Beatriz Preciado, Testo Junkie: Sex, Drugs and Biopolitics in the Pharmacopornographic Era, Feminist Press, New York, £16.99 (Amazon Kindle edition £6.47)
Testo Junkie addresses its theme – sex, drugs and biopolitics – in two ways. The first is autobiographical, Preciado’s account of her life as she takes testosterone, in the form of a gel applied to the skin. This she does without medical supervision, since she isn’t interested in transitioning, in going through what she sees as a medically defined process through which she rejects her female identity. So the doses of testosterone are low – not enough to cause “masculinisation” such as facial hair. This is an experiment, to test or play with her identity as a woman, to examine its boundaries. She is, in her phrase, a “gender hacker”. She writes:
I do not want the female gender that has been assigned to me at birth. Neither do I want the male gender that transsexual medicine can furnish and that the state will award me if I behave in the right way. I don’t want any of it.
Rather, she is:
the future common artificial ancestor for the elaboration of new species in the perpetually random processes of mutation and genetic drift.
This is then about sex – as in a category of human being, for example male or female – but it’s also about sex as in having sex, sexual desire. The book begins with Preciado’s account of penetrating both her vagina and her anus with dildos, as she records the scene on video. She tests the edge of her femininity, experimenting with masculinity, an identity as a drag king, or as a gay man.
Only a small number of people live a life like this – though the numbers who do, sometimes identifying as genderqueer, is increasing – so those of us who don’t have something to learn here. It’s striking that Preciado feels able to describe her life as she does, to abandon privacy and a certain distanced status which attaches to an “author” – or in her case, Professor of Political History of the Body, Gender Theory, and History of Performance at Université Paris VIII. On the other hand, the life she describes is a pretty glamorous one – self-medication, queer sex, shifting from Paris to Barcelona to Los Angeles changing languages as we go, never running out of toothpaste or getting caught in the rain. In fact, through her autobiographical writing you suspect that Preciado is commodifying herself, merging together her “professional” and her “personal” personas into one, well, commodity.
Preciado’s second approach to her theme, which intercuts the autobiography, is an analysis of the “pharmacopornographic era” in which, she asserts, we now live. One of her most convincing claims here is that cisgender heterosexuality, identities and behaviours typically described as “natural”, are in fact increasingly shaped by means of pharmaceuticals. The way that many cisgender women now experience their sexuality, for example, depends on the pill, which had only been around since the 1960s. As regards cisgender men, Viagra is one of the most profitable drugs of recent times. Heterosexuality is then socially constructed and keeps changing – modern heterosexuality and Victorian heterosexuality are quite different things. Modern heterosexuality depends increasingly on an interaction between sex and medicine, especially big pharma.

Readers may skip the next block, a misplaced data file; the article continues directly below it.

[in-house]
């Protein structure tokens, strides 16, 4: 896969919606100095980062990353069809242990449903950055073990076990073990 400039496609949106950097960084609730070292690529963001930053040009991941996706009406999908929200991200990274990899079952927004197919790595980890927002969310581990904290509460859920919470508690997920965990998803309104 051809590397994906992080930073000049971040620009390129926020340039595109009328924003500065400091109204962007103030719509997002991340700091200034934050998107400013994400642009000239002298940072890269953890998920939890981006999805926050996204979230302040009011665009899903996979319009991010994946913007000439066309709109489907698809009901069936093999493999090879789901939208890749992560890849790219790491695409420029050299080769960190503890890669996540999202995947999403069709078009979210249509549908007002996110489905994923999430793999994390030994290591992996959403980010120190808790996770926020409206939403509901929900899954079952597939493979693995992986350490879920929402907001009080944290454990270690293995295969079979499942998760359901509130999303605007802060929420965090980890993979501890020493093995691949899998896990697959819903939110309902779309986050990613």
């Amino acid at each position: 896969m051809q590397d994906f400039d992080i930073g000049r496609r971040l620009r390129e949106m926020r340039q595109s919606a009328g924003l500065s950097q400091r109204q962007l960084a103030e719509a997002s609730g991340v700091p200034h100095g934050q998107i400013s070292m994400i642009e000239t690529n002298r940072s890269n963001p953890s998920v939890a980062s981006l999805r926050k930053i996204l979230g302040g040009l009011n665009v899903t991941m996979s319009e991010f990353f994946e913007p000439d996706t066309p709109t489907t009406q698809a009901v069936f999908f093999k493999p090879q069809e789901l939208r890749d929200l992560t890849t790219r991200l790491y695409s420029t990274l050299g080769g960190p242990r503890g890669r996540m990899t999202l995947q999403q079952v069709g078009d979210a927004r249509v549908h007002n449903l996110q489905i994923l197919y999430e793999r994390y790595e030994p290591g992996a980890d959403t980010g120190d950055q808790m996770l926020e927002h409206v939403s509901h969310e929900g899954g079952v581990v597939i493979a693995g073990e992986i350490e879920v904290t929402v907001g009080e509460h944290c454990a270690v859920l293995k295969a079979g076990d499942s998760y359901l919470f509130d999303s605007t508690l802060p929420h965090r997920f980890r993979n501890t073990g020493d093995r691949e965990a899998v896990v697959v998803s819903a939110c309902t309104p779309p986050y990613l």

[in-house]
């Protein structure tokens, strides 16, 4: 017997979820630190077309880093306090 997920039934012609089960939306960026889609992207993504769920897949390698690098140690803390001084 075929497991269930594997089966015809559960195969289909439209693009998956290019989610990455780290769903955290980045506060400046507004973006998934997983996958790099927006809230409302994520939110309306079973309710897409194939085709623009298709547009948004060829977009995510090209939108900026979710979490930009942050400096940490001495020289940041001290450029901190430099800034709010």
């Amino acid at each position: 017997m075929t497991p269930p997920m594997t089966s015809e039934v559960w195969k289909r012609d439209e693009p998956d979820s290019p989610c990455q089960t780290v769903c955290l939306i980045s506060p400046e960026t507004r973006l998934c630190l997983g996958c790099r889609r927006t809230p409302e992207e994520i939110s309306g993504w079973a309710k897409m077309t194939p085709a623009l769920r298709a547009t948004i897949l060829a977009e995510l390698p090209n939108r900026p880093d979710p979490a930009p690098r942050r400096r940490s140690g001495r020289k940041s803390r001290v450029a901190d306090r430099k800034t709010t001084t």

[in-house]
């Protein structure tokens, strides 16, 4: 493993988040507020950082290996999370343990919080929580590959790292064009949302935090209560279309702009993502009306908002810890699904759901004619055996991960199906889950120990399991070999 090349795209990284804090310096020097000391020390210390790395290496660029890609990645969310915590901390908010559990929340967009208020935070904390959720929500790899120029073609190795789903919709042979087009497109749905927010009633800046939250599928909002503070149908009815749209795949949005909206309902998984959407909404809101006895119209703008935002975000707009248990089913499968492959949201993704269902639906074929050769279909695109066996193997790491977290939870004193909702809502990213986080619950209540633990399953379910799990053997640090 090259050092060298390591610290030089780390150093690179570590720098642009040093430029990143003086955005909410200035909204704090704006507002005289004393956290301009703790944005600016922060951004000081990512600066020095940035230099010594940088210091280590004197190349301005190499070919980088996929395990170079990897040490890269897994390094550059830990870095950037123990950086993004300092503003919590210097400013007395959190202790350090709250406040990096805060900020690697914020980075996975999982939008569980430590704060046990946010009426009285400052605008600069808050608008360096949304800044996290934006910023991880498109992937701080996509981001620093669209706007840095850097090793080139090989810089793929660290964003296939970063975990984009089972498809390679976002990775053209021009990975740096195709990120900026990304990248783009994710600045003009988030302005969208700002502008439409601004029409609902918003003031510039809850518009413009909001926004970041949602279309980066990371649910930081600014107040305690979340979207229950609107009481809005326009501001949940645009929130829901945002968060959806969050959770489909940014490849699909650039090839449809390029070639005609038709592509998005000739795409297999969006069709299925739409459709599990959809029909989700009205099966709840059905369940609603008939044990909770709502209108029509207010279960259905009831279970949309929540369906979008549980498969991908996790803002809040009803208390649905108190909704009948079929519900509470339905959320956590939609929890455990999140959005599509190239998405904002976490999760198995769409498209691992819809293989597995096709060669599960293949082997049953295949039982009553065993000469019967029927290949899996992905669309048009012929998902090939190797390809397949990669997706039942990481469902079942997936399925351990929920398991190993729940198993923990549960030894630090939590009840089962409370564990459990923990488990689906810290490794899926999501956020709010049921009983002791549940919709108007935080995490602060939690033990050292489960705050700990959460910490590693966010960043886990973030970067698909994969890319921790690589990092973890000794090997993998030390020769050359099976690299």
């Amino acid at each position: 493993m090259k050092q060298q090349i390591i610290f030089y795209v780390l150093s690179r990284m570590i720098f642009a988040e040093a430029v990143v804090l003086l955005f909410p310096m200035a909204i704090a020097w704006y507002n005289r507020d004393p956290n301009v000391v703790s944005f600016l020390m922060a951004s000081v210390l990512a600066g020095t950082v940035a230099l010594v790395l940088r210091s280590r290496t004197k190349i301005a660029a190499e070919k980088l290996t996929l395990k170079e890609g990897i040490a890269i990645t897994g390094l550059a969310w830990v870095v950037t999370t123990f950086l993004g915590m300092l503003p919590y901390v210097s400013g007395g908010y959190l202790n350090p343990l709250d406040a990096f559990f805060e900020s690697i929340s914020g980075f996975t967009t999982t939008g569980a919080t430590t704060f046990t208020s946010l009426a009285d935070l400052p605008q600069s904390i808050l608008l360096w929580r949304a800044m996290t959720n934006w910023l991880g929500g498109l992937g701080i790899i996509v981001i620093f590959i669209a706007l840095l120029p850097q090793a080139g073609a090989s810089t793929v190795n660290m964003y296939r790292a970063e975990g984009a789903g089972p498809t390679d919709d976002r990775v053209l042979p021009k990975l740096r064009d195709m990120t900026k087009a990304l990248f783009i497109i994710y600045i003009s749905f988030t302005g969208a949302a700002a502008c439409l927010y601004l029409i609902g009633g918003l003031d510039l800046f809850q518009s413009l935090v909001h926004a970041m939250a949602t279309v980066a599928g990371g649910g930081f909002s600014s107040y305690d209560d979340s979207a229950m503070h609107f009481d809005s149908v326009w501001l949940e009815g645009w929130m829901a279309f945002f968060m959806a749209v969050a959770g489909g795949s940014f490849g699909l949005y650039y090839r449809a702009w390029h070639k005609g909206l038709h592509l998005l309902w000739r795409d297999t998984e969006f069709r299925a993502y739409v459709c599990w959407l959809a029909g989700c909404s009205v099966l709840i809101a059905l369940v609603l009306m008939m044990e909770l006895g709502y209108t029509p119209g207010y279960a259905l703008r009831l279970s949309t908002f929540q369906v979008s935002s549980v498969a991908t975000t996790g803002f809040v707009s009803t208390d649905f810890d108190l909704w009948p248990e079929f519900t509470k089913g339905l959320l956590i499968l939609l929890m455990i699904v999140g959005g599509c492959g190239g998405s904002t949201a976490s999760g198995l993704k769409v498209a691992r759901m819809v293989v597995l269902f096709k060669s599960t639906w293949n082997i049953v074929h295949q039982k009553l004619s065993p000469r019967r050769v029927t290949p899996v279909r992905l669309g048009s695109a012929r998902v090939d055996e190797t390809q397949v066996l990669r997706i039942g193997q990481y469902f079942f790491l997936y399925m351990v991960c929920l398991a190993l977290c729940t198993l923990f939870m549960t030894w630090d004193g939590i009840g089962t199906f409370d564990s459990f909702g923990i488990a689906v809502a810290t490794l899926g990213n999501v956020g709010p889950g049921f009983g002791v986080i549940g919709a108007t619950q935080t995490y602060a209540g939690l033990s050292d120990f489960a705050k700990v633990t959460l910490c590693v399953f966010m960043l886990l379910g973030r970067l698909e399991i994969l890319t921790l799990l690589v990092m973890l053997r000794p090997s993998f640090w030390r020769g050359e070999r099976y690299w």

This is not, it’s worth noting, a book in which everything is dealt with in terms of ideology, of discourse. You start off reading what seems like a postmodern text – and the neologisms and references to the Benthamite panopticon are all in place – but its assertions are relentlessly material, biological. Nor is it a book which deals only with the experience of some monolithic category of women, or of trans people. It deals with globalisation, with race – the Pill was tested on Puerto Rican women, many of them illiterate, to check that the dosage cycle was simple enough for American women to follow(!) It aims to bring together a coherent, global account.
In this praiseworthy aim, I have to say, I think it fails. Preciado has certainly detected important trends. But then she over-generalises, makes them explain everything. For example:
the crux of work has become sexual, spermatic, masturbatory, toxicological; if you’re expecting any economic benefit from work, it must produce the effect of a fix… in a porn economy, there is no work that isn’t destined to cause a hard-on, to keep the global cock erect… Our current form of capitalism or production could be defined as an economy of ejaculation. The only authentic surplus value is the index of the cock’s elevation, its hardness and rigidity, the volume of its spermatic ejaculations.
we’re swimming in nuclear semen in which we are learning to breathe like mutant beasts…
This is visionary, hallucinatory, rhapsodic stuff, and there’s a certain kind of pleasure to that – but still, it doesn’t actually mean anything. Constructing an overall picture of the world, now and in the past, requires a coherent intellectual framework and a certain humility before the facts, both of which are regrettably absent here. So we have an eclectic approach which cites Weber, Judith Butler, Foucault, Marx and many more authors without constructing any overall synthesis of their widely differing views of the world. We come across the assertion that feminism grew in the 1950s, when it only did so in the 1960s, or that medieval women were able to use substances derived from plants to control their own fertility, for which there is no evidence at all.
All in all, there are many striking perceptions here, much interesting recent history, a fascinating account of a life embodying something new. In the end, I’m sorry to say that its claims for the pharmacopornographic era are unproven, its analysis incoherent. But it’s an exhilarating ride.